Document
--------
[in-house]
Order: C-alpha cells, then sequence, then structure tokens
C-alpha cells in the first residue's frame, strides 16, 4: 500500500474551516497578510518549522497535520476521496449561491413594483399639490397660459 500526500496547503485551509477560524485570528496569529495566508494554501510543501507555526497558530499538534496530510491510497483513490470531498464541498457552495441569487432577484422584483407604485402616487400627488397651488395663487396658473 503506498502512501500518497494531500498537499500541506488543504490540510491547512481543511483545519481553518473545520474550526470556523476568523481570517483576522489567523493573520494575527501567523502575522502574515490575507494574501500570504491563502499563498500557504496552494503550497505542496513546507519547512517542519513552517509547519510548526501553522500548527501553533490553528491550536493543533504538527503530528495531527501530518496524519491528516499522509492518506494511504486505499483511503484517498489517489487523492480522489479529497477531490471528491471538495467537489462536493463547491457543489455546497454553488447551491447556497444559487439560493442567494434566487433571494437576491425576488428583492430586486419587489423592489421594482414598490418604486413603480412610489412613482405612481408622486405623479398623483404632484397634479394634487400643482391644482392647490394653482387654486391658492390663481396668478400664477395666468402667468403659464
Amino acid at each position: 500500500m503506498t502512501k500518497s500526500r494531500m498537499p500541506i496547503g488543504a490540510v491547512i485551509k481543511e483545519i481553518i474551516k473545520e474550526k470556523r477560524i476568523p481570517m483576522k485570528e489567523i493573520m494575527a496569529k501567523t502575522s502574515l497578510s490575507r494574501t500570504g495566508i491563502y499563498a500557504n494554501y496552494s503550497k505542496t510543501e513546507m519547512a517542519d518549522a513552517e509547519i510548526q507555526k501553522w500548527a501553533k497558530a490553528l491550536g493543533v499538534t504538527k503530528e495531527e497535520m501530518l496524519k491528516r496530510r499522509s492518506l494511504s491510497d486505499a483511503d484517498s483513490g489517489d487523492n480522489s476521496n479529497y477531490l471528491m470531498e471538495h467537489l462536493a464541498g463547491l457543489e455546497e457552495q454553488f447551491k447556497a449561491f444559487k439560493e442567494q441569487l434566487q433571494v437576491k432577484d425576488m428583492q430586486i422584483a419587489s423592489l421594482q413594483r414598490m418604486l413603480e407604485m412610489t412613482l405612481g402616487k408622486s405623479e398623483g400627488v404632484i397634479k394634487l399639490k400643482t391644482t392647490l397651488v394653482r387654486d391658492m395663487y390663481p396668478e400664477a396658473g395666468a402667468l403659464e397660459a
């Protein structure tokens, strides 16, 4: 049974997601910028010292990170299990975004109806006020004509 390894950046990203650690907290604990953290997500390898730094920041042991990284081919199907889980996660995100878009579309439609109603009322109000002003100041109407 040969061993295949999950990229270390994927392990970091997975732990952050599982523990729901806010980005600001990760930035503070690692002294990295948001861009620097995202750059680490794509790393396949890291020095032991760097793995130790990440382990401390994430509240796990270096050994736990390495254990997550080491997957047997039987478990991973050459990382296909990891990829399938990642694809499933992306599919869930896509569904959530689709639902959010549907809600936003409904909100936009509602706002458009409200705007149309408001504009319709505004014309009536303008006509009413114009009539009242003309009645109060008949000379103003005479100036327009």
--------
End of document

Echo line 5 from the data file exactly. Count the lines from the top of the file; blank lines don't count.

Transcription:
């Protein structure tokens, strides 16, 4: 049974997601910028010292990170299990975004109806006020004509 390894950046990203650690907290604990953290997500390898730094920041042991990284081919199907889980996660995100878009579309439609109603009322109000002003100041109407 040969061993295949999950990229270390994927392990970091997975732990952050599982523990729901806010980005600001990760930035503070690692002294990295948001861009620097995202750059680490794509790393396949890291020095032991760097793995130790990440382990401390994430509240796990270096050994736990390495254990997550080491997957047997039987478990991973050459990382296909990891990829399938990642694809499933992306599919869930896509569904959530689709639902959010549907809600936003409904909100936009509602706002458009409200705007149309408001504009319709505004014309009536303008006509009413114009009539009242003309009645109060008949000379103003005479100036327009």